CLAY, Commissioner. Appellee filed this suit to 'recover' a ten acre tract of land in Perry County, and judgment was entered in his favor. On this appeal appellant contends such a judgment is not sustained by the evidence.
Appellant claims under a patent issued to W. L. Combs and a deed executed by James Stacy. Since the Combs patent is junior to one through which appellee claims, and the two overlap, appellant's title hinges on whether or not James Stacy conveyed his superior title in the overlap to appellant's predecessor in title.
Appellee's contention is that: (1) James Stacy conveyed nothing, even though he executed as grantor with other parties what is known as the 'W. D. Combs' deed; and (2) the description in this deed did not cover the overlap.
Though the deed does not show James Stacy's source of title, it is apparent that he was conveying whatever interest he had in the land covered by the junior W. L. Combs' patent. There is nothing in the record to show why he joined in this deed except for that purpose.
The next question is whether or not the description in the W. D. Combs deed included the property to which appellant claims title.
It is practically admitted by appellee that one of the key calls in this deed and others in the chain of title began at a large rock marked with an X on top, and proceeded north 21 degrees, 30 minutes west, 935.5 feet to a stake. It is appellant's contention that the line from this natural object (the large rock) is controlling. Appellant introduced a qualified surveyor who had made a survey on the ground using the descriptions in pertinent patents and deeds. He ran the line from the large rock in the direction specified in the description, and demonstrated that the land in controversy included in this boundary had been conveyed to appellant.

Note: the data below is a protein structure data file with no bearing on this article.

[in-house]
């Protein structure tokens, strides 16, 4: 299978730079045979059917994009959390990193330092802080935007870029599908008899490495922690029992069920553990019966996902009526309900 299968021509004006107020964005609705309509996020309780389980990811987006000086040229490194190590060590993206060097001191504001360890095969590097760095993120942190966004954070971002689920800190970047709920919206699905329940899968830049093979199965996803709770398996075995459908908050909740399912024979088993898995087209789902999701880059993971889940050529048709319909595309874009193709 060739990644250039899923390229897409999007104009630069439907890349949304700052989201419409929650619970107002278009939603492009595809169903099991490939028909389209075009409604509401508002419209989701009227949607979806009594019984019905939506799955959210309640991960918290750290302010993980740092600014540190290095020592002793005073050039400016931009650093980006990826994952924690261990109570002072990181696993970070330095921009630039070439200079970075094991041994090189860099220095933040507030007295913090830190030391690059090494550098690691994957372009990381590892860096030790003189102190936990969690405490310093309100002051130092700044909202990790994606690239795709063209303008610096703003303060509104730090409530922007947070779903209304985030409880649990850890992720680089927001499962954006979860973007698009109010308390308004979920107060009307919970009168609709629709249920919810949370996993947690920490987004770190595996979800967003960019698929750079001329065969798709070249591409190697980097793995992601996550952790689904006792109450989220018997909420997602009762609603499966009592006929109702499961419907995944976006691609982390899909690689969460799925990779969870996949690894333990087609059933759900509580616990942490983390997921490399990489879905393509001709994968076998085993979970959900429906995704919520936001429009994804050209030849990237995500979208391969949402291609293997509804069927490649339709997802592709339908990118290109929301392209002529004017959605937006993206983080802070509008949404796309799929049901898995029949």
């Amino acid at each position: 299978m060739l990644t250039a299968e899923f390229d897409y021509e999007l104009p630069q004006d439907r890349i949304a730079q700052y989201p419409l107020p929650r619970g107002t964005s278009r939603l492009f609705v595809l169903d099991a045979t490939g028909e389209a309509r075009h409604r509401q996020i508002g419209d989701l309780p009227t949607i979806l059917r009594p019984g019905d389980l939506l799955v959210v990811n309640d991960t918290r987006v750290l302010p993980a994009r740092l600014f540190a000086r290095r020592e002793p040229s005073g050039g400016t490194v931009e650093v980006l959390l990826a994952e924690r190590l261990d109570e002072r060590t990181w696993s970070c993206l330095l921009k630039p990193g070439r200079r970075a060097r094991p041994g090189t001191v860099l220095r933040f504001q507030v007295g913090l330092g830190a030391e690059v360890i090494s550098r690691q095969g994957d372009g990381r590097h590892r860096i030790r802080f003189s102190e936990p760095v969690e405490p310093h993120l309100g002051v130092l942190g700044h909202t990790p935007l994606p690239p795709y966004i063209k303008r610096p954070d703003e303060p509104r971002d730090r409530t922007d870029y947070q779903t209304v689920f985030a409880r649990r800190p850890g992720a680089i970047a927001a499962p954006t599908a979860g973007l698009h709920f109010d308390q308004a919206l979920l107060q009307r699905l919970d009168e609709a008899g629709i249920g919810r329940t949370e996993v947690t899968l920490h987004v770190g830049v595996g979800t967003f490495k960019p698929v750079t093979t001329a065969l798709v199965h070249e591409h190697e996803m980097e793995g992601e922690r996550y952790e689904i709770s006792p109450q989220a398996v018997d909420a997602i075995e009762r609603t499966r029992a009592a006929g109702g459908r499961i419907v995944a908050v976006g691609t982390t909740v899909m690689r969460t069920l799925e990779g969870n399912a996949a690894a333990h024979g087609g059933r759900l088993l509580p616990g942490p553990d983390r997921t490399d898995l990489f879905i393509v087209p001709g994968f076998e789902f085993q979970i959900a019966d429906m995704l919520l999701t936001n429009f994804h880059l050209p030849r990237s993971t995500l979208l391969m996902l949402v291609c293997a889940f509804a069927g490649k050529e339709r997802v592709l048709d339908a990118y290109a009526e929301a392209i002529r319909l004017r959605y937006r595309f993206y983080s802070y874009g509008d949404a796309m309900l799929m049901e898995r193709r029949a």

In rebuttal appellee introduced another surveyor who testified principally from memory in an attempt to contradict this survey. This witness, however, did not actually run the line appearing in the pertinent deeds, nor did he make a survey of the tract described in appellee's petition. His testimony failed to show that the survey made by appellant's witness was incorrect. In addition, with respect to this key boundary line, it appears appellee has recognized its correct location as contended by appellant for approximately half of its distance, because appellee has not disputed the claim of a third party whose boundary is on this same line.
It is clear from the evidence that the proper location of the principal boundary was established by starting from a natural object and following the call. Appellee argues that even though the location of the natural object is correct, the line might run in any direction from it. This is an unusual contention in view of the fact that the deeds specified the precise direction in which the line shall run from the natural object. We think the clear description in appellant's deed is controlling, and the survey based on this description is of much greater significance than the remembrance of witnesses as to the location of the line. We are convinced that the evidence greatly preponderates in appellant's favor, and the Chancellor erred in adjudging appellee to be the owner of the tract in controversy.
The judgment is reversed for consistent proceedings.